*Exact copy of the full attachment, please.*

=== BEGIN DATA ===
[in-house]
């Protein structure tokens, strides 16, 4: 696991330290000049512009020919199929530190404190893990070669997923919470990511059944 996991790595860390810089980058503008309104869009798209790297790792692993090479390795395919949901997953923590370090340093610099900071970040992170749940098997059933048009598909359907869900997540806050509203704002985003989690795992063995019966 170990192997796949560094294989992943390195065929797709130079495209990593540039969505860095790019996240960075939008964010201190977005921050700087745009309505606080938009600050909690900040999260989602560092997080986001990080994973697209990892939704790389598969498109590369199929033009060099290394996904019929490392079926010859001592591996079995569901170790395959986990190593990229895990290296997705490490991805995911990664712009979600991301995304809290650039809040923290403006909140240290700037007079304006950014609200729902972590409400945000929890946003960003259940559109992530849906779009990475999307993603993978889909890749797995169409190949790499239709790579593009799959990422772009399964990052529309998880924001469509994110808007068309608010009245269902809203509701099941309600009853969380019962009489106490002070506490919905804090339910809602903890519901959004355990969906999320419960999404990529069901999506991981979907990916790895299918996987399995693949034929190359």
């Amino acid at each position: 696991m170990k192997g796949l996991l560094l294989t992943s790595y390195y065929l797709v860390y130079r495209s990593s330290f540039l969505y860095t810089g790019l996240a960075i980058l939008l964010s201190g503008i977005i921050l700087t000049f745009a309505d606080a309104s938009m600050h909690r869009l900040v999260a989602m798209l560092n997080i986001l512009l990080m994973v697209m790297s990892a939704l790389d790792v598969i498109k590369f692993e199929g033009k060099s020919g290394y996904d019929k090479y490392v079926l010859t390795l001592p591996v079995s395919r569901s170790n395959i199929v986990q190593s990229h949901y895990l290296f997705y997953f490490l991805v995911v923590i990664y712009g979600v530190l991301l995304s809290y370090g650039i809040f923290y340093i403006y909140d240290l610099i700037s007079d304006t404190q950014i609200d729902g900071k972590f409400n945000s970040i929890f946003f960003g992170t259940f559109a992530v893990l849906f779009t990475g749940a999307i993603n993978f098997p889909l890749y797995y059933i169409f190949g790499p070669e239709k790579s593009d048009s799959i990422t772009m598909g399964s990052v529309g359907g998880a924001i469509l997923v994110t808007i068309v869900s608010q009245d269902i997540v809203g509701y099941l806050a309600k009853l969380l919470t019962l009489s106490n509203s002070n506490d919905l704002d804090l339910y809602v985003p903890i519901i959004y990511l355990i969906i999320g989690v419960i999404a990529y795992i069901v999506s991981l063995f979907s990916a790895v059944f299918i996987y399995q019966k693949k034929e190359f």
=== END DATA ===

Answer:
[in-house]
């Protein structure tokens, strides 16, 4: 696991330290000049512009020919199929530190404190893990070669997923919470990511059944 996991790595860390810089980058503008309104869009798209790297790792692993090479390795395919949901997953923590370090340093610099900071970040992170749940098997059933048009598909359907869900997540806050509203704002985003989690795992063995019966 170990192997796949560094294989992943390195065929797709130079495209990593540039969505860095790019996240960075939008964010201190977005921050700087745009309505606080938009600050909690900040999260989602560092997080986001990080994973697209990892939704790389598969498109590369199929033009060099290394996904019929490392079926010859001592591996079995569901170790395959986990190593990229895990290296997705490490991805995911990664712009979600991301995304809290650039809040923290403006909140240290700037007079304006950014609200729902972590409400945000929890946003960003259940559109992530849906779009990475999307993603993978889909890749797995169409190949790499239709790579593009799959990422772009399964990052529309998880924001469509994110808007068309608010009245269902809203509701099941309600009853969380019962009489106490002070506490919905804090339910809602903890519901959004355990969906999320419960999404990529069901999506991981979907990916790895299918996987399995693949034929190359």
């Amino acid at each position: 696991m170990k192997g796949l996991l560094l294989t992943s790595y390195y065929l797709v860390y130079r495209s990593s330290f540039l969505y860095t810089g790019l996240a960075i980058l939008l964010s201190g503008i977005i921050l700087t000049f745009a309505d606080a309104s938009m600050h909690r869009l900040v999260a989602m798209l560092n997080i986001l512009l990080m994973v697209m790297s990892a939704l790389d790792v598969i498109k590369f692993e199929g033009k060099s020919g290394y996904d019929k090479y490392v079926l010859t390795l001592p591996v079995s395919r569901s170790n395959i199929v986990q190593s990229h949901y895990l290296f997705y997953f490490l991805v995911v923590i990664y712009g979600v530190l991301l995304s809290y370090g650039i809040f923290y340093i403006y909140d240290l610099i700037s007079d304006t404190q950014i609200d729902g900071k972590f409400n945000s970040i929890f946003f960003g992170t259940f559109a992530v893990l849906f779009t990475g749940a999307i993603n993978f098997p889909l890749y797995y059933i169409f190949g790499p070669e239709k790579s593009d048009s799959i990422t772009m598909g399964s990052v529309g359907g998880a924001i469509l997923v994110t808007i068309v869900s608010q009245d269902i997540v809203g509701y099941l806050a309600k009853l969380l919470t019962l009489s106490n509203s002070n506490d919905l704002d804090l339910y809602v985003p903890i519901i959004y990511l355990i969906i999320g989690v419960i999404a990529y795992i069901v999506s991981l063995f979907s990916a790895v059944f299918i996987y399995q019966k693949k034929e190359f």